Will Call #31 — “The Tempest: A Gyre” at Williams College
Erica Dankmeyer, Artist-in-Residence in Dance, and Janine Parker, Artist-in-Residence in Dance, are choreographing dance scenes that have been integrated into the play; seven student dancers from Contemporary Dance Ensemble (CoDa) will perform.
The Tempest: A Gyre
Directed by Jean-Bernard Bucky
Choreographed by Erica Dankmeyer & Janine Parker
Music Directed by Matthew Gold
Adams Memorial Theatre, 62 Center for Theatre and Dance
November 12, 13, & 14 at 7:30 p.m.
$3 Tickets can be ordered online or by phone: (413) 597-2425
The live music accompanying the dances (and used throughout, as leitmotifs) will be performed by WiPE, the Williams Percussion Ensemble. WiPE is directed by Matthew Gold, who will also be conducting the musicians during the shows; the compositions used throughout are by John Luther Adams (excerpts from the three drum quartets from Adams’ “Earth and the Great Weather”) as well as original music composed for this production by Williams alum Brian Simalchik.
Costumes have been designed by Williams’ costume shop supervisor Barbara A. Bell; set design is by William’s associate professor of theatre David Gurcay-Morris; lighting design is by Jeff Bruckerhoff.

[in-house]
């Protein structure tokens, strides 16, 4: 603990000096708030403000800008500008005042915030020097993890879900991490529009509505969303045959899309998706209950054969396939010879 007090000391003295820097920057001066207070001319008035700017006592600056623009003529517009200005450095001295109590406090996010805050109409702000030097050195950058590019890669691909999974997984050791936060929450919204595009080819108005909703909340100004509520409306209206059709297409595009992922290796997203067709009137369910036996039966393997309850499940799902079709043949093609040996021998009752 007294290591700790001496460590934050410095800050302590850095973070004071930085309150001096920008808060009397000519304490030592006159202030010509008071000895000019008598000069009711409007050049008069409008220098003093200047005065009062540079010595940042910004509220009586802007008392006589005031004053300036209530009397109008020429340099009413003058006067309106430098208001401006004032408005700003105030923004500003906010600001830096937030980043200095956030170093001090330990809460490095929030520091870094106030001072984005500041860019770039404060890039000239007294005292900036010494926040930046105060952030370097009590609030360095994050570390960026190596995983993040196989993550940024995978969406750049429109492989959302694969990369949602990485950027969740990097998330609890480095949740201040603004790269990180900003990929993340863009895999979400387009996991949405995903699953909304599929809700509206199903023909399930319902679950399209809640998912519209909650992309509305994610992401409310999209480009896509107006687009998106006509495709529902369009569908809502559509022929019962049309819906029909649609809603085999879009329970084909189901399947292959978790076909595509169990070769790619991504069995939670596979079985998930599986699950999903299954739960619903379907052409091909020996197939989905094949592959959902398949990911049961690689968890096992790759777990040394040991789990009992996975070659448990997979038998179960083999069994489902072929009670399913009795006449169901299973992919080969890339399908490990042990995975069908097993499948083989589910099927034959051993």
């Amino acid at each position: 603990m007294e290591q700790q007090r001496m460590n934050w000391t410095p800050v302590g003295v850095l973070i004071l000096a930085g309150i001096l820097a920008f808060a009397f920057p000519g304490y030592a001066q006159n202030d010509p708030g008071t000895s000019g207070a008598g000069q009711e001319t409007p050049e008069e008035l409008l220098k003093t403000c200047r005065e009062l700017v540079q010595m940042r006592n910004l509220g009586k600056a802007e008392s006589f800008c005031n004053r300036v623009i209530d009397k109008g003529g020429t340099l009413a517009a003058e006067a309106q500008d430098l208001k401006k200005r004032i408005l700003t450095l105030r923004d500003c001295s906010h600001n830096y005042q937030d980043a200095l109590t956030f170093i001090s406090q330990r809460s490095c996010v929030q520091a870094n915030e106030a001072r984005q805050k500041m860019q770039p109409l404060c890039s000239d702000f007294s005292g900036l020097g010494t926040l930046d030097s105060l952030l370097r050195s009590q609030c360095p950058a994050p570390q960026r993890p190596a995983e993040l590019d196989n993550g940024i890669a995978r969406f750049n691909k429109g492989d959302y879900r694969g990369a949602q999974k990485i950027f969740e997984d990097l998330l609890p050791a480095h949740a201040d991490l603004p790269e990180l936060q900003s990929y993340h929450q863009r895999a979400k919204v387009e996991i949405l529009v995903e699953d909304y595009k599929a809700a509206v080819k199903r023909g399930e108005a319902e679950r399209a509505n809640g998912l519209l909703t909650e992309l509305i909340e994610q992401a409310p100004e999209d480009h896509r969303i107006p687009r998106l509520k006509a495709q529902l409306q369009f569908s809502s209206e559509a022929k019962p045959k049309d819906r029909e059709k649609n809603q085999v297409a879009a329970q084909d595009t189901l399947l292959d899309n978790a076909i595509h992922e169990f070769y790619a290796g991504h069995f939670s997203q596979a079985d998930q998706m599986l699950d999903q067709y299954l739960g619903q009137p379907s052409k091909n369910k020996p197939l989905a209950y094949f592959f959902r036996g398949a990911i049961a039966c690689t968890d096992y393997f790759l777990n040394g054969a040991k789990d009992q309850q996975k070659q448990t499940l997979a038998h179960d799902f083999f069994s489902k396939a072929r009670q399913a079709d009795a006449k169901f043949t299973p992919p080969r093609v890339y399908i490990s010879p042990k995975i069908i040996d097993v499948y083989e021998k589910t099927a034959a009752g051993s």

And the play is directed by William’s wonderful professor of theatre emeritus Jean-Bernard Bucky.
This new version of The Tempest features an innovative collaboration between Williams Theatre, CoDa , and WiPE (Williams Percussion Ensemble). Encompassing many dramatic themes: jealousy, betrayal, revenge, sexual desire, romantic love, power, forgiveness, The Tempest is often seen as conscious of its own existence as a play, provocatively examining theatrical illusion and the creation of “art.” The Tempest takes place on an enchanted island where Prospero, the deposed Duke of Milan, lives in exile with his daughter Miranda. Dwelling on the island with them are Prospero’s slave-spirit, Ariel, and the depraved witch’s son, Caliban. Prospero’s sorcery, performing much of the stage-magic of the play through his agent Ariel, moves the plot forward through elaborate stage effects and the most magical presence of all: a hypnotic atmosphere suffused by music. Caliban declares that the isle is “full of noises,” and it is both the sonic life of the play and the magic manifested throughout that inspires the contribution of live music and dance in this production.